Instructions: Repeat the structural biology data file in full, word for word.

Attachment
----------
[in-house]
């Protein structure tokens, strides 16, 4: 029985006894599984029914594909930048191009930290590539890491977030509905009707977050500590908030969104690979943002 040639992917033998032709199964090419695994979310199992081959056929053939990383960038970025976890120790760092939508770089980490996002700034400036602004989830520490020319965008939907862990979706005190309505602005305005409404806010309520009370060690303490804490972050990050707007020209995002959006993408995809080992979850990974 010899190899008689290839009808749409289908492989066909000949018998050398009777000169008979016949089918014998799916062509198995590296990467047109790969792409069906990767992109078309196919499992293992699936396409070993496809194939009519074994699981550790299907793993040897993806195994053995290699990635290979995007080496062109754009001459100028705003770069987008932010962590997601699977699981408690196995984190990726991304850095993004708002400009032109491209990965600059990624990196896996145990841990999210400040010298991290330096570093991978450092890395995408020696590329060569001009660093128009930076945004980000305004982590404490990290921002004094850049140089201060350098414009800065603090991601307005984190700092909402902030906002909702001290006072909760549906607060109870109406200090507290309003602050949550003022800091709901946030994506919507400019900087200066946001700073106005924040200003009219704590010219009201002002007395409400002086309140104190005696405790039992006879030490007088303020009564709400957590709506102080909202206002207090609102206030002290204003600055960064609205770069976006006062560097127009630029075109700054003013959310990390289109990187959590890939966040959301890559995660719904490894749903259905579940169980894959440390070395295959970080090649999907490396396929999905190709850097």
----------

[in-house]
């Protein structure tokens, strides 16, 4: 029985006894599984029914594909930048191009930290590539890491977030509905009707977050500590908030969104690979943002 040639992917033998032709199964090419695994979310199992081959056929053939990383960038970025976890120790760092939508770089980490996002700034400036602004989830520490020319965008939907862990979706005190309505602005305005409404806010309520009370060690303490804490972050990050707007020209995002959006993408995809080992979850990974 010899190899008689290839009808749409289908492989066909000949018998050398009777000169008979016949089918014998799916062509198995590296990467047109790969792409069906990767992109078309196919499992293992699936396409070993496809194939009519074994699981550790299907793993040897993806195994053995290699990635290979995007080496062109754009001459100028705003770069987008932010962590997601699977699981408690196995984190990726991304850095993004708002400009032109491209990965600059990624990196896996145990841990999210400040010298991290330096570093991978450092890395995408020696590329060569001009660093128009930076945004980000305004982590404490990290921002004094850049140089201060350098414009800065603090991601307005984190700092909402902030906002909702001290006072909760549906607060109870109406200090507290309003602050949550003022800091709901946030994506919507400019900087200066946001700073106005924040200003009219704590010219009201002002007395409400002086309140104190005696405790039992006879030490007088303020009564709400957590709506102080909202206002207090609102206030002290204003600055960064609205770069976006006062560097127009630029075109700054003013959310990390289109990187959590890939966040959301890559995660719904490894749903259905579940169980894959440390070395295959970080090649999907490396396929999905190709850097």